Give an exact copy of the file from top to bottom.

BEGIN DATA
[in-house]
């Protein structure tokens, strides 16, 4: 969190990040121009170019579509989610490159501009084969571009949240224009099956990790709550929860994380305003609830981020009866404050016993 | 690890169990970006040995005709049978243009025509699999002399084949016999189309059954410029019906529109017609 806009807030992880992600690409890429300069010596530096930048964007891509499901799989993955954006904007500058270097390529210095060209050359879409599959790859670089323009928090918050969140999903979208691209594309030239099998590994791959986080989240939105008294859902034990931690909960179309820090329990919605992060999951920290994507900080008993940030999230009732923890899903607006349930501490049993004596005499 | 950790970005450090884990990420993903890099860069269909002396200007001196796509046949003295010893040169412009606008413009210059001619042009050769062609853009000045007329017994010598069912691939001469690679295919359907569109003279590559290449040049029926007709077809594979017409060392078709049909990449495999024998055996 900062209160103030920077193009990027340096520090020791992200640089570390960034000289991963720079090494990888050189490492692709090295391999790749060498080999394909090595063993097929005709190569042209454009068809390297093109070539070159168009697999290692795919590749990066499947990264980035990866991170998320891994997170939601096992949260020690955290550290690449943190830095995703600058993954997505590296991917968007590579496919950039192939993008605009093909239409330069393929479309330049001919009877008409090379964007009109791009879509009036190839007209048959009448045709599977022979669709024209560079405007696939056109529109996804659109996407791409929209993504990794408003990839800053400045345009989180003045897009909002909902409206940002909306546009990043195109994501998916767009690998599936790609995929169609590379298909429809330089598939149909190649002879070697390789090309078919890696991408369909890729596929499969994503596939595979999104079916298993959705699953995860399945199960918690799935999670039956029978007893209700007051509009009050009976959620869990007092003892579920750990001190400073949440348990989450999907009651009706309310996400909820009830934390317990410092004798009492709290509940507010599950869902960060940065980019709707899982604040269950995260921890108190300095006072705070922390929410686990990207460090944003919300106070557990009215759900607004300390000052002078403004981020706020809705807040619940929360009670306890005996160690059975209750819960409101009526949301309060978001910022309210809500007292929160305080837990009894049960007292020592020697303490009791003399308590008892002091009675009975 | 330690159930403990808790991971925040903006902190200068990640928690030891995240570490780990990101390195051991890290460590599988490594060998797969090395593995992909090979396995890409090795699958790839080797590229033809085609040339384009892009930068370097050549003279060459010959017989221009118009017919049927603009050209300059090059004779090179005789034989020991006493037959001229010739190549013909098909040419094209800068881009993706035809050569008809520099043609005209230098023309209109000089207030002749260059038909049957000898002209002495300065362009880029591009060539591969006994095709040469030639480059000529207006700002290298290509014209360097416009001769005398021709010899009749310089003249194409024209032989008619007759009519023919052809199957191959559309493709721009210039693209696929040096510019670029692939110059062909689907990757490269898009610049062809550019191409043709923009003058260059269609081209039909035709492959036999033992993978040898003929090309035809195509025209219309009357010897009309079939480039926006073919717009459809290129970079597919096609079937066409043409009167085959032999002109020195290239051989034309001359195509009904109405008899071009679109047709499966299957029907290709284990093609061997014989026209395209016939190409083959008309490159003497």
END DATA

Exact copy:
[in-house]
């Protein structure tokens, strides 16, 4: 969190990040121009170019579509989610490159501009084969571009949240224009099956990790709550929860994380305003609830981020009866404050016993 | 690890169990970006040995005709049978243009025509699999002399084949016999189309059954410029019906529109017609 806009807030992880992600690409890429300069010596530096930048964007891509499901799989993955954006904007500058270097390529210095060209050359879409599959790859670089323009928090918050969140999903979208691209594309030239099998590994791959986080989240939105008294859902034990931690909960179309820090329990919605992060999951920290994507900080008993940030999230009732923890899903607006349930501490049993004596005499 | 950790970005450090884990990420993903890099860069269909002396200007001196796509046949003295010893040169412009606008413009210059001619042009050769062609853009000045007329017994010598069912691939001469690679295919359907569109003279590559290449040049029926007709077809594979017409060392078709049909990449495999024998055996 900062209160103030920077193009990027340096520090020791992200640089570390960034000289991963720079090494990888050189490492692709090295391999790749060498080999394909090595063993097929005709190569042209454009068809390297093109070539070159168009697999290692795919590749990066499947990264980035990866991170998320891994997170939601096992949260020690955290550290690449943190830095995703600058993954997505590296991917968007590579496919950039192939993008605009093909239409330069393929479309330049001919009877008409090379964007009109791009879509009036190839007209048959009448045709599977022979669709024209560079405007696939056109529109996804659109996407791409929209993504990794408003990839800053400045345009989180003045897009909002909902409206940002909306546009990043195109994501998916767009690998599936790609995929169609590379298909429809330089598939149909190649002879070697390789090309078919890696991408369909890729596929499969994503596939595979999104079916298993959705699953995860399945199960918690799935999670039956029978007893209700007051509009009050009976959620869990007092003892579920750990001190400073949440348990989450999907009651009706309310996400909820009830934390317990410092004798009492709290509940507010599950869902960060940065980019709707899982604040269950995260921890108190300095006072705070922390929410686990990207460090944003919300106070557990009215759900607004300390000052002078403004981020706020809705807040619940929360009670306890005996160690059975209750819960409101009526949301309060978001910022309210809500007292929160305080837990009894049960007292020592020697303490009791003399308590008892002091009675009975 | 330690159930403990808790991971925040903006902190200068990640928690030891995240570490780990990101390195051991890290460590599988490594060998797969090395593995992909090979396995890409090795699958790839080797590229033809085609040339384009892009930068370097050549003279060459010959017989221009118009017919049927603009050209300059090059004779090179005789034989020991006493037959001229010739190549013909098909040419094209800068881009993706035809050569008809520099043609005209230098023309209109000089207030002749260059038909049957000898002209002495300065362009880029591009060539591969006994095709040469030639480059000529207006700002290298290509014209360097416009001769005398021709010899009749310089003249194409024209032989008619007759009519023919052809199957191959559309493709721009210039693209696929040096510019670029692939110059062909689907990757490269898009610049062809550019191409043709923009003058260059269609081209039909035709492959036999033992993978040898003929090309035809195509025209219309009357010897009309079939480039926006073919717009459809290129970079597919096609079937066409043409009167085959032999002109020195290239051989034309001359195509009904109405008899071009679109047709499966299957029907290709284990093609061997014989026209395209016939190409083959008309490159003497």